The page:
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Intravenous Pyelogram (IVP)

An intravenous pyelogram (IVP) is an examination of the urological tract – including kidneys, bladder, and ureters – using non-invasive, traditional x-ray technology with iodinated contrast material injected into veins. An IVP is used to diagnose symptoms such as blood in the urine or lower back pain, and can detect such issues as kidney stones, enlarged prostate, tumors, or congenital anomalies.

An IVP is conducted with the patient lying flat on the table, after having been injected with iodinated contrast material prior to the examination. Typically the procedure lasts only minutes, and is usually painless. Patients may experience a warm flush as the contrast material passes through the body, along with mild itching and a metallic taste in their mouth. Rarely, patients will experience more serious side effects as a result of allergy to the contrast material, and this should be treated promptly by the physician.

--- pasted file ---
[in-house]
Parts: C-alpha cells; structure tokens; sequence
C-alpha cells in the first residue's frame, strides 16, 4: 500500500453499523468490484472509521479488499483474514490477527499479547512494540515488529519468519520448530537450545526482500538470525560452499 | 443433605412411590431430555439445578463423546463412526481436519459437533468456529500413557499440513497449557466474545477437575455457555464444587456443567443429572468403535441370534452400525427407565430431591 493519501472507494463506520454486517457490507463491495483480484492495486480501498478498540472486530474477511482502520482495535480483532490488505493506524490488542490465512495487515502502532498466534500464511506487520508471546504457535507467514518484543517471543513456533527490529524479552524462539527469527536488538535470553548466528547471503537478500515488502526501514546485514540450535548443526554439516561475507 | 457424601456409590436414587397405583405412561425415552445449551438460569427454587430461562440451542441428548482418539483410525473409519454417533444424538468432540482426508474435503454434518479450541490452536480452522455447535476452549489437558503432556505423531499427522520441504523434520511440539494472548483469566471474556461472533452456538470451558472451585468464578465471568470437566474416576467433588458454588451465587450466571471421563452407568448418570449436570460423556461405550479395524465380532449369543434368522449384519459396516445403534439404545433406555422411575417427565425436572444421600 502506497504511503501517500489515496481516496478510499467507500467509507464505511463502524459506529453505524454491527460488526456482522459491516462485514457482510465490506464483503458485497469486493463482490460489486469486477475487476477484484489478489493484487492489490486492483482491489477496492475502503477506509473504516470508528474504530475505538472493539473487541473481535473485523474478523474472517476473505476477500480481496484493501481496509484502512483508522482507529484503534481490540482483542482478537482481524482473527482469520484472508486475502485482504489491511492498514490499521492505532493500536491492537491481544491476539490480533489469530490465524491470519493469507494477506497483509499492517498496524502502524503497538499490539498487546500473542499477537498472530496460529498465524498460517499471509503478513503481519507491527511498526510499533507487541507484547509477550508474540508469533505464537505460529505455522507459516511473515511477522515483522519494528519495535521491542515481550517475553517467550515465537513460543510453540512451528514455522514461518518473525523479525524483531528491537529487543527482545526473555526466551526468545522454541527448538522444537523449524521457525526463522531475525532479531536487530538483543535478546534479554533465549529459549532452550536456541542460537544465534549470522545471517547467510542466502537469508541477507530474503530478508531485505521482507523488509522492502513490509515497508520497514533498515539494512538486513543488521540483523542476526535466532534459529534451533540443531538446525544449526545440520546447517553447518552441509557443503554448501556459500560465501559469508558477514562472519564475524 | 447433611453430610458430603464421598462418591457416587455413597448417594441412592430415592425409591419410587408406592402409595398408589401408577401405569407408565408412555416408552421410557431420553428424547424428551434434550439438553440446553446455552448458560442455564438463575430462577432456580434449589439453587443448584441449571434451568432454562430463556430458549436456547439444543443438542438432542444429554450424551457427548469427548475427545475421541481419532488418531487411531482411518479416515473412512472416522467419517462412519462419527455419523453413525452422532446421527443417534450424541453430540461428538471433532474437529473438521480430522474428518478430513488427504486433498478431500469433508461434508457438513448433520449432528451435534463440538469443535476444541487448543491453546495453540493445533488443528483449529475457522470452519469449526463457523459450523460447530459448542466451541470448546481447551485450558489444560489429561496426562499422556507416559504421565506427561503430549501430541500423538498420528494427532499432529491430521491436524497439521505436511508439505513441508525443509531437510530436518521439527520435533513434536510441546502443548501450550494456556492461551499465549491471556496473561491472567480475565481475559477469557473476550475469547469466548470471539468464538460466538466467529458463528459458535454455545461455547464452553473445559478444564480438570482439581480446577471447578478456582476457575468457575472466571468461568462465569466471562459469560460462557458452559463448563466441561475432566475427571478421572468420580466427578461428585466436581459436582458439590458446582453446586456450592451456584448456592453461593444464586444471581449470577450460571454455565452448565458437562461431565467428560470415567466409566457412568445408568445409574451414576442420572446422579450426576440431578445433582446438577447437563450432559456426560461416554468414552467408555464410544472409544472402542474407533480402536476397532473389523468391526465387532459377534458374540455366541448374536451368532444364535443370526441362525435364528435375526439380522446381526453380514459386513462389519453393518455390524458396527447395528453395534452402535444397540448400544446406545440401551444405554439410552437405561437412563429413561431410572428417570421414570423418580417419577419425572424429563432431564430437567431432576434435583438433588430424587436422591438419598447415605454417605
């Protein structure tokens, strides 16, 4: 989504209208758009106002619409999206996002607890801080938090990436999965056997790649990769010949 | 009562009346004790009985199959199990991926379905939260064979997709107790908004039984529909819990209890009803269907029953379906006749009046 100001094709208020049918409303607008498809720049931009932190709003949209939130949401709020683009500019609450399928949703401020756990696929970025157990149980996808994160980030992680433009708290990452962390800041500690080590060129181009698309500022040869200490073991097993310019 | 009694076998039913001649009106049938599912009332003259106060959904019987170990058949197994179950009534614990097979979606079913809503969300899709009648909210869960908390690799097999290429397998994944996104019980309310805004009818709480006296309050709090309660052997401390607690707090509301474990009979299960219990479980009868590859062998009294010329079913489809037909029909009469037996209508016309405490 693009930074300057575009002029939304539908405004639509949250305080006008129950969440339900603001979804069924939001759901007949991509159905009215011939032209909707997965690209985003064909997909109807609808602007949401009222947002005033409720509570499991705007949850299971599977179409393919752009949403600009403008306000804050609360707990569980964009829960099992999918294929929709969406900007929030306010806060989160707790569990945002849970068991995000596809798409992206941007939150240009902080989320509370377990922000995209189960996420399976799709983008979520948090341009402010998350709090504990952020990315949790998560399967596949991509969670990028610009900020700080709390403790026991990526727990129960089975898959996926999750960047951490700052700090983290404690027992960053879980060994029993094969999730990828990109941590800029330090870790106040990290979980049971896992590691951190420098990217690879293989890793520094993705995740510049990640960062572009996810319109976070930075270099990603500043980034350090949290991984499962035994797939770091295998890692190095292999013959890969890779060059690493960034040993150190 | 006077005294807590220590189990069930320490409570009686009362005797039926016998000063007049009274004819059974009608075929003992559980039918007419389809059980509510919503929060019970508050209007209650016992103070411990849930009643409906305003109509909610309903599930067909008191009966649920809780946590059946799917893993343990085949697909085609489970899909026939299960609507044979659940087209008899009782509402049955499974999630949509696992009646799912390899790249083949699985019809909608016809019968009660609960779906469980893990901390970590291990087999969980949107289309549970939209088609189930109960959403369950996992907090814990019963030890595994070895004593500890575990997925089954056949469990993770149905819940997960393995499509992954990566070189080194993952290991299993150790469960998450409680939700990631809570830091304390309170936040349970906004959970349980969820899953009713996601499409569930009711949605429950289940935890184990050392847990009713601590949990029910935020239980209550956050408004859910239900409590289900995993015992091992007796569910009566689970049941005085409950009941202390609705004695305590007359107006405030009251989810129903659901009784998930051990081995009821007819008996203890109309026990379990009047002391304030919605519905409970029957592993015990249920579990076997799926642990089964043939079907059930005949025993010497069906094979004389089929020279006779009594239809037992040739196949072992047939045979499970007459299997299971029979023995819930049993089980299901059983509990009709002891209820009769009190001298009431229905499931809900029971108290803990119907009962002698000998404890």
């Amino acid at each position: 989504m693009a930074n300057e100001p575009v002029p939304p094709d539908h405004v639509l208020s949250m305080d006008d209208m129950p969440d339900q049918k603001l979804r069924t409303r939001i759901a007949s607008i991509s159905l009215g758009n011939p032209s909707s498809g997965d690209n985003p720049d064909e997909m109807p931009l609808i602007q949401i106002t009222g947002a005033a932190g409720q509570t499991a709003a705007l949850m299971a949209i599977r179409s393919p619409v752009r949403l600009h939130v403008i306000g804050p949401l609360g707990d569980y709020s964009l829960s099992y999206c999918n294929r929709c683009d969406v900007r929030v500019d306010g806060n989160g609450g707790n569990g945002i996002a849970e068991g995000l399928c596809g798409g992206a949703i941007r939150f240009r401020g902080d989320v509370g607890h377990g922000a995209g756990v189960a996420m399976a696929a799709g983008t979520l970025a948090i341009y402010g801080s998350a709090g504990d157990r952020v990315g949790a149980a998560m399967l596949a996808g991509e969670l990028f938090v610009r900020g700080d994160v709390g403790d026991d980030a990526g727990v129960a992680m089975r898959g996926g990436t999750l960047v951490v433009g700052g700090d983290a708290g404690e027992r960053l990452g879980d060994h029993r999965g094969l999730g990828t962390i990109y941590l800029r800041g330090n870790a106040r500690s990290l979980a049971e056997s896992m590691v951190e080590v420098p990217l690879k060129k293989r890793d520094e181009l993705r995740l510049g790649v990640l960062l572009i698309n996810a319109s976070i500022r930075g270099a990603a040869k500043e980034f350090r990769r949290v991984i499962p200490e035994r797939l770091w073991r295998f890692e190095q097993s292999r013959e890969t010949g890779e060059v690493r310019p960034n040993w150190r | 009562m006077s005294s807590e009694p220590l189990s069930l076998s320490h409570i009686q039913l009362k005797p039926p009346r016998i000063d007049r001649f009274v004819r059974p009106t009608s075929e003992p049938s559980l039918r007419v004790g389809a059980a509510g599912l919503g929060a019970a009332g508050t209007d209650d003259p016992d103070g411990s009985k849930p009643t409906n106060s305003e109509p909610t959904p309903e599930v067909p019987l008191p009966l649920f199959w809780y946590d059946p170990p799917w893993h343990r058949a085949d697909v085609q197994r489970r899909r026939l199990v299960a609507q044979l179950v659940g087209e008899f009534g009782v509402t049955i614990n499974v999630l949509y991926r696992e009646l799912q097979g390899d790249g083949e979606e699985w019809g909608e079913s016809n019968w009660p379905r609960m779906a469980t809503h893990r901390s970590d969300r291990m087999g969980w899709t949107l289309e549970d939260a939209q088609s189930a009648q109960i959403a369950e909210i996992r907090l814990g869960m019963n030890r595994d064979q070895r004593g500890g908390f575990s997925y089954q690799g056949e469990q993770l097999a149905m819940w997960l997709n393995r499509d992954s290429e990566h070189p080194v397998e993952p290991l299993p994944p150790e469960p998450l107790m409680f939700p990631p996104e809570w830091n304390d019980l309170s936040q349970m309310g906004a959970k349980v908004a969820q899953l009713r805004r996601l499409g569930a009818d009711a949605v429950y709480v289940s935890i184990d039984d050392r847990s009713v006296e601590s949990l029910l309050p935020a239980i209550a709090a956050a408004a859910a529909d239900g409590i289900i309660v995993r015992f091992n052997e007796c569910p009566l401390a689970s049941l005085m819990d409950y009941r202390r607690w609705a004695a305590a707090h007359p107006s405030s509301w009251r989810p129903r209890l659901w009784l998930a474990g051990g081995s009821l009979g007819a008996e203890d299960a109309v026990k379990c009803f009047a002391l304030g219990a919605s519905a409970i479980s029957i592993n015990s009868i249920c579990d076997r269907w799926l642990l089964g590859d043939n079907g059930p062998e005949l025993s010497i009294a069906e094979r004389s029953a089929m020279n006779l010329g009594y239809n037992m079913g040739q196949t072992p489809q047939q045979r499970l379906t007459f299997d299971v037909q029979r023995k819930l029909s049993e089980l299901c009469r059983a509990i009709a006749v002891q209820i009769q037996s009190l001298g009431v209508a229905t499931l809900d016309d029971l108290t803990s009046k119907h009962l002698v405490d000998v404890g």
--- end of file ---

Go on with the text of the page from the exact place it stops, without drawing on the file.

As with all x-ray technology, IVP uses small amounts of radiation (the lowest possible dose) and therefore is not recommended for women who are or might be pregnant, and children.

An IVP shows details of the inside of the urinary tract including the kidneys, ureters and bladder – but does not provide information about functioning tissue of these structures or surrounding systems, as computed tomography (CT) or magnetic resonance imaging (MRI) will do. For this reason this procedure is no longer as common as it was, but may still be indicated in your particular case.